That incredible play has carried over into their first-round matchup against the Toronto Raptors. The Nets score 118.4 points per 100 possessions when Joe Johnson, Paul Pierce, Shaun Livingston and Deron Williams share the floor. They outscore opponents by 17.4 points per 100 possessions.

These astronomical numbers came to be in only 64 minutes of action, and the more they play the further they’ll come back to reality. But it’s clear the Nets have something here. Take any three of the players listed above and throw Kevin Garnett in the mix, and that foursome is outscoring Toronto by at least 10 points per 100 possessions.

How are they doing it? Livingston, Williams, Pierce and Johnson are all able to pass, dribble, drive, shoot and, most importantly, wreak havoc in the post (Williams less so than the other three).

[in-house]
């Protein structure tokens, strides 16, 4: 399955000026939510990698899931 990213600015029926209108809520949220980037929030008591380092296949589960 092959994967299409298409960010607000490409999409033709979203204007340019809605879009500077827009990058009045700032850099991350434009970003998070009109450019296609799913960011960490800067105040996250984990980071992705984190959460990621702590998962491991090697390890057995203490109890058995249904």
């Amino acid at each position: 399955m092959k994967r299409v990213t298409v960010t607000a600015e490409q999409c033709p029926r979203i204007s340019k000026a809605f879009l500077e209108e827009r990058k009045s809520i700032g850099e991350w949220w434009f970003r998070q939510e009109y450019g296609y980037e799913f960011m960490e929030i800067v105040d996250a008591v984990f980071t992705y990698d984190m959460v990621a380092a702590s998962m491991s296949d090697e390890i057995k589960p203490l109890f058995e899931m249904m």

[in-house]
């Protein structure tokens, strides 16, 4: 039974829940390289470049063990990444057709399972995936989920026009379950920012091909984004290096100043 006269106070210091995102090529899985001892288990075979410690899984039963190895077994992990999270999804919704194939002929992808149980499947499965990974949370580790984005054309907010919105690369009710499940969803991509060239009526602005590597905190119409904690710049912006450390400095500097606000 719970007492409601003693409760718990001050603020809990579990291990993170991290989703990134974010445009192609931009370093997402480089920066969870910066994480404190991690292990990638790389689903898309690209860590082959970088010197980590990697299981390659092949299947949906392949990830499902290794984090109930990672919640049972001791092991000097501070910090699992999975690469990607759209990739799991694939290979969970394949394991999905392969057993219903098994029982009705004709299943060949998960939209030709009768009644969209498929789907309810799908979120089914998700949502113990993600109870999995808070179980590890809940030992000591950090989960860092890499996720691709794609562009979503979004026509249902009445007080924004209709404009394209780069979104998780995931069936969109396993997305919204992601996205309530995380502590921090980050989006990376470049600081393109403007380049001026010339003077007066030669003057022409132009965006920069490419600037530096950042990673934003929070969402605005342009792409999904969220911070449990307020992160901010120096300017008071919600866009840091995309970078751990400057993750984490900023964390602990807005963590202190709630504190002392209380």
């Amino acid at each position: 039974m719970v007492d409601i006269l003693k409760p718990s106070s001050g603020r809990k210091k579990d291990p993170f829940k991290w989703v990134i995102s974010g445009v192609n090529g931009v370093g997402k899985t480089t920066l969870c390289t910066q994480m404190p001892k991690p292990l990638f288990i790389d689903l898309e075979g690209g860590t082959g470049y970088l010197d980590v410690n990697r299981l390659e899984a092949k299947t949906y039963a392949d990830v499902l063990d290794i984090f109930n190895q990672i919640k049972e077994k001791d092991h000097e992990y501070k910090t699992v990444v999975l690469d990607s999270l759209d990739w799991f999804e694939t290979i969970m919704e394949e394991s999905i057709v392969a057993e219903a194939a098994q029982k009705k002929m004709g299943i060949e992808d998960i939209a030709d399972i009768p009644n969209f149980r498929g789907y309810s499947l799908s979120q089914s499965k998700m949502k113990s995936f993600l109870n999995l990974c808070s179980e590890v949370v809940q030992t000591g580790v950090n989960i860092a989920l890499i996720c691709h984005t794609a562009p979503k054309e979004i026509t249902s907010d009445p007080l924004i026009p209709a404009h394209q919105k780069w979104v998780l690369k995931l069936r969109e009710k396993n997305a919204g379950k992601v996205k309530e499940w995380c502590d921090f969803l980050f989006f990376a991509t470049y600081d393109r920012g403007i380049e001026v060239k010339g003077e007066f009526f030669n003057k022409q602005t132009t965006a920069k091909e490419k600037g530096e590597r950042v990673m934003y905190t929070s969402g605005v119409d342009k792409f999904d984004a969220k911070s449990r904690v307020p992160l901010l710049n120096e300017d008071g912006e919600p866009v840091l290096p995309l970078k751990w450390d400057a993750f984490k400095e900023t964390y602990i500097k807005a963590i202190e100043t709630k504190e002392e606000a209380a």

Destroying a defense by going down low doesn’t necessarily translate to backing someone down and scoring over the top. In fact, Brooklyn’s greatest success comes when the Raptors double down, and the Nets move the ball from the post to the three-point line.

As soon as Toronto traps Pierce, the ball flies out to Williams, who swings it to an even more wide-open Johnson for the triple. Here’s another example. This time with a few Nets bench players chipping in.

As soon as Johnson goes to the block on Landry Fields, Kyle Lowry leaves his man to double. The ball swings to Alan Anderson, who bobbles it before passing off to Livingston. It doesn’t matter, though, because the Raptors are in full scramble mode. Anderson eventually gets it back, attacks an open driving lane and draws a shooting foul.